Chinese Herbal Medicine for Pain

This post is copied from our older, original blog. Original post date 03/19/2012. 

By Marcie Bower, Lic.Ac.

Many of our patients come to us for some sort of pain-related problems – back pain (, neck pain (, elbow pain (, menstrual cramps (, arthritis pain ( headaches ( and migraines ( And while acupuncture can be a very effective treatment for these pain conditions, we often see even better results with the addition of Chinese Herbal Medicine into the course of treatment.

Most patients and even some practitioners tend to think of Chinese Herbal Medicine for treatment of internal disorders, such as chronic digestive issues, infertility, and respiratory issues. While it is true that CHM is an integral part of effective Traditional Chinese Medicine treatment for such disorders, CHM can play a vital role in treatment of pain, as well.

CHM works on the same principles as acupuncture. From a Traditional Chinese Medicine perspective, pain is caused by stagnation in the body. A fundamental force in our bodies is Qi, or energy. Qi likes to move. When we are healthy and pain-free, our qi is circulating properly. However, when qi becomes stuck, pain ensues. The intensity of the pain is related to how severe the stagnation is. Thus, when we are using acupuncture to treat pain, we are not only thinking about increasing blood flow to the tissues and relaxing muscles to decrease pain, but we are also thinking about moving the qi and releasing the stagnation in the body’s energy systems.

CHM is a wonderful modality to get the body’s energy moving. Herbs can be taken internally – either as pills, powders, or a tea – to move the body’s energy and relieve pain. Certain herbs have affinities for certain areas of the body. For example, we include Chuan Xiong (Lovage Root) in formulas for headaches because it has the property of releasing stuck energy and relieving pain in the head. We use Chuan Niu Xi (Cyathula Root) in formulas for knee pain, as it has an affinity for moving stuck energy in the lower limbs. For chronic pain, the herbs not only address the pain but also can treat the underlying imbalance that gave rise to the pain, which is very important in prevention of future injuries or illness.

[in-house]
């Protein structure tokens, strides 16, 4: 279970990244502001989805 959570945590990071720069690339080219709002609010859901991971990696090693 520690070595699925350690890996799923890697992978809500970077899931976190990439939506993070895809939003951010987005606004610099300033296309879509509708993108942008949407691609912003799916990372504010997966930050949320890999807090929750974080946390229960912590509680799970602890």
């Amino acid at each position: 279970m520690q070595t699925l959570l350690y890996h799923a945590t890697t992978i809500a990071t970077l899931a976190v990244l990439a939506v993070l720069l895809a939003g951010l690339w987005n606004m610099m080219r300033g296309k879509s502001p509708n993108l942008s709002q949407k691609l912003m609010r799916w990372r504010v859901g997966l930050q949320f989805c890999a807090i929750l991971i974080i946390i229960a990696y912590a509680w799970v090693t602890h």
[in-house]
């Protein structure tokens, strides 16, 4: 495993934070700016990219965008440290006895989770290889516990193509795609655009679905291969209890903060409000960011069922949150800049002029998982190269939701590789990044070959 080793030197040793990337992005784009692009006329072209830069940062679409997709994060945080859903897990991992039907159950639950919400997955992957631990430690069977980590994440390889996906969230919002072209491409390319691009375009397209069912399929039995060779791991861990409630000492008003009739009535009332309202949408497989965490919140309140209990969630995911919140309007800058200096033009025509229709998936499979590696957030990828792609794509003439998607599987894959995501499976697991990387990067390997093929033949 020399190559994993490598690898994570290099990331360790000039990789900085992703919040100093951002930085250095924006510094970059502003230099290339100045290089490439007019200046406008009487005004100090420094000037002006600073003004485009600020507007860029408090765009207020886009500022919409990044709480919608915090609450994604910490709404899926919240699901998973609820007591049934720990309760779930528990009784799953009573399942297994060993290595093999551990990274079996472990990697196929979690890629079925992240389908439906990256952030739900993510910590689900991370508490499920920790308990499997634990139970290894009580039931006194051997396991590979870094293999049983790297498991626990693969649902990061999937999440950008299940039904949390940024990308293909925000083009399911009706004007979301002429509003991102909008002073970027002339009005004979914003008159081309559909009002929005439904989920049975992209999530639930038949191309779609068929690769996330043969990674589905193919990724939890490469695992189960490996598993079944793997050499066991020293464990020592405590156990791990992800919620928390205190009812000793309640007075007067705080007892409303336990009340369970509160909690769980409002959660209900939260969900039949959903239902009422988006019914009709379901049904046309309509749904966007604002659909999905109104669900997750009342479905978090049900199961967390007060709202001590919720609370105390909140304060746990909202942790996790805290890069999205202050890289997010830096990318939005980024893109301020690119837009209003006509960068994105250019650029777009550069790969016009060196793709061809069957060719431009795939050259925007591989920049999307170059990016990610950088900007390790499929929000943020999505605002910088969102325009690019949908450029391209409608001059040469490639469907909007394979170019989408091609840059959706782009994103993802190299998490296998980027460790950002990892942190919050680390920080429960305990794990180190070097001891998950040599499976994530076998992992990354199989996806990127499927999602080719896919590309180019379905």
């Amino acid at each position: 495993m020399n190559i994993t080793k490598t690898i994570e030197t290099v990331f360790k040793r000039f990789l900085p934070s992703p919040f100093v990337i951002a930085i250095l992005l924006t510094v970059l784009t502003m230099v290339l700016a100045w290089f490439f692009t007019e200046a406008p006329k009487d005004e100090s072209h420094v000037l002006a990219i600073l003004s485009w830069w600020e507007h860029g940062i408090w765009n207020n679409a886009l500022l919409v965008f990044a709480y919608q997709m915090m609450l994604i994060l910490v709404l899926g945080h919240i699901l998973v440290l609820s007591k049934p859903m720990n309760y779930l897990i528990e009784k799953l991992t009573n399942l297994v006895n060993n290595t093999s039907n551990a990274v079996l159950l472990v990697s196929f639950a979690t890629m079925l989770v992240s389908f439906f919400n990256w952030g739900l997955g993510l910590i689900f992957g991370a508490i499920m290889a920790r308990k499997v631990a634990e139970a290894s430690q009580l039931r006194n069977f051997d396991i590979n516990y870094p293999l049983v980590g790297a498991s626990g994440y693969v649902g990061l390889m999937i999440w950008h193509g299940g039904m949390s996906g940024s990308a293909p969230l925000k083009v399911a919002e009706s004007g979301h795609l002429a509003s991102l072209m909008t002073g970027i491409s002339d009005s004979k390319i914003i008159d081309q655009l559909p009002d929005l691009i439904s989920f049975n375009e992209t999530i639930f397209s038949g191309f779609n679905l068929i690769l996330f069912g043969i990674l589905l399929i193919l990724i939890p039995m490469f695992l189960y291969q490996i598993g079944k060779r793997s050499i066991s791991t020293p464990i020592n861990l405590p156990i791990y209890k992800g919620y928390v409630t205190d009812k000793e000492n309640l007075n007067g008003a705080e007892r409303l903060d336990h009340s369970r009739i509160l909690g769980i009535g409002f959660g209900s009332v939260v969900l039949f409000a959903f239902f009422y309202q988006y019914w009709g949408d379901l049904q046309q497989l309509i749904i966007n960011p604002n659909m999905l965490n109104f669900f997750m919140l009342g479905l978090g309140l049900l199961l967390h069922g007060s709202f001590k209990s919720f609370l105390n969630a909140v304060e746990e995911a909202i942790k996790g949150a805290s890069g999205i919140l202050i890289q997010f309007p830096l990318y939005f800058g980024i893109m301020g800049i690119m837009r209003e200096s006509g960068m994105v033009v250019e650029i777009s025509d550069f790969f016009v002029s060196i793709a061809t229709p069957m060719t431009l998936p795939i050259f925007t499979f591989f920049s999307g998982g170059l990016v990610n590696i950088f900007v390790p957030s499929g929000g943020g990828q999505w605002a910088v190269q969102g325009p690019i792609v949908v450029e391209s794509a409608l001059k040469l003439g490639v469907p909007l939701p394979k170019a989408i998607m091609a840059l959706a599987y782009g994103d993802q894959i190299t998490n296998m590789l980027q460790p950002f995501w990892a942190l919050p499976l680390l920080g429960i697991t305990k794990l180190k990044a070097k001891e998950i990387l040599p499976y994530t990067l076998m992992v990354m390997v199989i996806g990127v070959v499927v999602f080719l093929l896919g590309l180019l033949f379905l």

Chinese herbs can also be used in external applications directly on the site of pain. We frequently use topical liniments, salves, tinctures, compresses, and patches with patients coming in for treatment of musculoskeletal ailments or menstrual cramps. The topical application of the herbs work both on increasing flow of blood and energy through the painful or injured area, and work directly on decreasing the sensation of pain.

Certain types of pain are thought to be “hot-type” of pain in Traditional Chinese Medicine – these sites of pain are often red, hot to the touch, and swollen. The pain is often made better by application of ice or a cold pack. We use topical Chinese herbs that have a cooling property to lessen the hot pain sensations. These topical applications will often make the area feel cool when applied. Other types of pain are thought to be “cold-type” pain – these pains get better when heat is applied. Cold types of pain also tend to get worse in cold weather and may be associated with sharp stabbing pains. Menstrual pains, for many women, fall into the category of a cold-type pain. In this case, we use topical applications of Chinese Herbs that contain warm herbal ingredients to decrease pain and warm up the area.

So next time you are in pain, think not only of acupuncture as a source of relief, but also of Chinese Herbal Medicine. If you have a tendency to certain types of pain (ie, tension headaches, a chronically painful hip, etc.), you can keep herbal formulas and patches on hand at home to use when the pain flares up. If you start treating the pain right away, the body doesn’t have a chance to learn that pattern of being, and you’ll find yourself pain-free much more quickly than if you waited until the pain was really bad.